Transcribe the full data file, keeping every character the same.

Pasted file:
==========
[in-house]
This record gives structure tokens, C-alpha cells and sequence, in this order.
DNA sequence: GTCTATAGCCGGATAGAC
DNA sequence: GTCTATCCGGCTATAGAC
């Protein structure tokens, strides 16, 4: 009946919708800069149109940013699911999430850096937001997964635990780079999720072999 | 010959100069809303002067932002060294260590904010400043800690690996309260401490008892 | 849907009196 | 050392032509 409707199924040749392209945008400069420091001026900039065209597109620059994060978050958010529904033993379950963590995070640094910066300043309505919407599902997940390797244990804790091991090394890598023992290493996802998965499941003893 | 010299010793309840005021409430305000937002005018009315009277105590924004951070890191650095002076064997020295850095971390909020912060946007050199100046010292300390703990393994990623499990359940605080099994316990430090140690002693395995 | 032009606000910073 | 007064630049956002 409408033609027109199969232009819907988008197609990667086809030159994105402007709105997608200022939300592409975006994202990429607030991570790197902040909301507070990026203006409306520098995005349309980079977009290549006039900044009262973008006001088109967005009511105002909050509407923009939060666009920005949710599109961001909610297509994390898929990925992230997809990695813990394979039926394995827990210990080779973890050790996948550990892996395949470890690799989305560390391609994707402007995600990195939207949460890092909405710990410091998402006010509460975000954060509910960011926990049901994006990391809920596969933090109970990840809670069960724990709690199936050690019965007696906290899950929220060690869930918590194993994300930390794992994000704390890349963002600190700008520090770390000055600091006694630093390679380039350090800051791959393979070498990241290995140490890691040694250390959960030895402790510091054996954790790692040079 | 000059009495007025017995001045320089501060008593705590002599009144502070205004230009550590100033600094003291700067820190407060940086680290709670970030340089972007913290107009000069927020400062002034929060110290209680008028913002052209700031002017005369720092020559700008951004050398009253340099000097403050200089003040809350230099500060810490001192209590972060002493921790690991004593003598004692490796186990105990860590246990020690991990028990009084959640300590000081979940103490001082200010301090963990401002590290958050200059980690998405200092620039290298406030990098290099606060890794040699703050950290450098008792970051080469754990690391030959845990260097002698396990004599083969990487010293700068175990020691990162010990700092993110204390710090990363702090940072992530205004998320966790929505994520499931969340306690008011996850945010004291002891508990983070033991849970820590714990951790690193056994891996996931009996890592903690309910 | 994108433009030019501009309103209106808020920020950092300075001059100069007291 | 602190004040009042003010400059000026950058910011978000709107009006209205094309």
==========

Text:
[in-house]
This record gives structure tokens, C-alpha cells and sequence, in this order.
DNA sequence: GTCTATAGCCGGATAGAC
DNA sequence: GTCTATCCGGCTATAGAC
């Protein structure tokens, strides 16, 4: 009946919708800069149109940013699911999430850096937001997964635990780079999720072999 | 010959100069809303002067932002060294260590904010400043800690690996309260401490008892 | 849907009196 | 050392032509 409707199924040749392209945008400069420091001026900039065209597109620059994060978050958010529904033993379950963590995070640094910066300043309505919407599902997940390797244990804790091991090394890598023992290493996802998965499941003893 | 010299010793309840005021409430305000937002005018009315009277105590924004951070890191650095002076064997020295850095971390909020912060946007050199100046010292300390703990393994990623499990359940605080099994316990430090140690002693395995 | 032009606000910073 | 007064630049956002 409408033609027109199969232009819907988008197609990667086809030159994105402007709105997608200022939300592409975006994202990429607030991570790197902040909301507070990026203006409306520098995005349309980079977009290549006039900044009262973008006001088109967005009511105002909050509407923009939060666009920005949710599109961001909610297509994390898929990925992230997809990695813990394979039926394995827990210990080779973890050790996948550990892996395949470890690799989305560390391609994707402007995600990195939207949460890092909405710990410091998402006010509460975000954060509910960011926990049901994006990391809920596969933090109970990840809670069960724990709690199936050690019965007696906290899950929220060690869930918590194993994300930390794992994000704390890349963002600190700008520090770390000055600091006694630093390679380039350090800051791959393979070498990241290995140490890691040694250390959960030895402790510091054996954790790692040079 | 000059009495007025017995001045320089501060008593705590002599009144502070205004230009550590100033600094003291700067820190407060940086680290709670970030340089972007913290107009000069927020400062002034929060110290209680008028913002052209700031002017005369720092020559700008951004050398009253340099000097403050200089003040809350230099500060810490001192209590972060002493921790690991004593003598004692490796186990105990860590246990020690991990028990009084959640300590000081979940103490001082200010301090963990401002590290958050200059980690998405200092620039290298406030990098290099606060890794040699703050950290450098008792970051080469754990690391030959845990260097002698396990004599083969990487010293700068175990020691990162010990700092993110204390710090990363702090940072992530205004998320966790929505994520499931969340306690008011996850945010004291002891508990983070033991849970820590714990951790690193056994891996996931009996890592903690309910 | 994108433009030019501009309103209106808020920020950092300075001059100069007291 | 602190004040009042003010400059000026950058910011978000709107009006209205094309």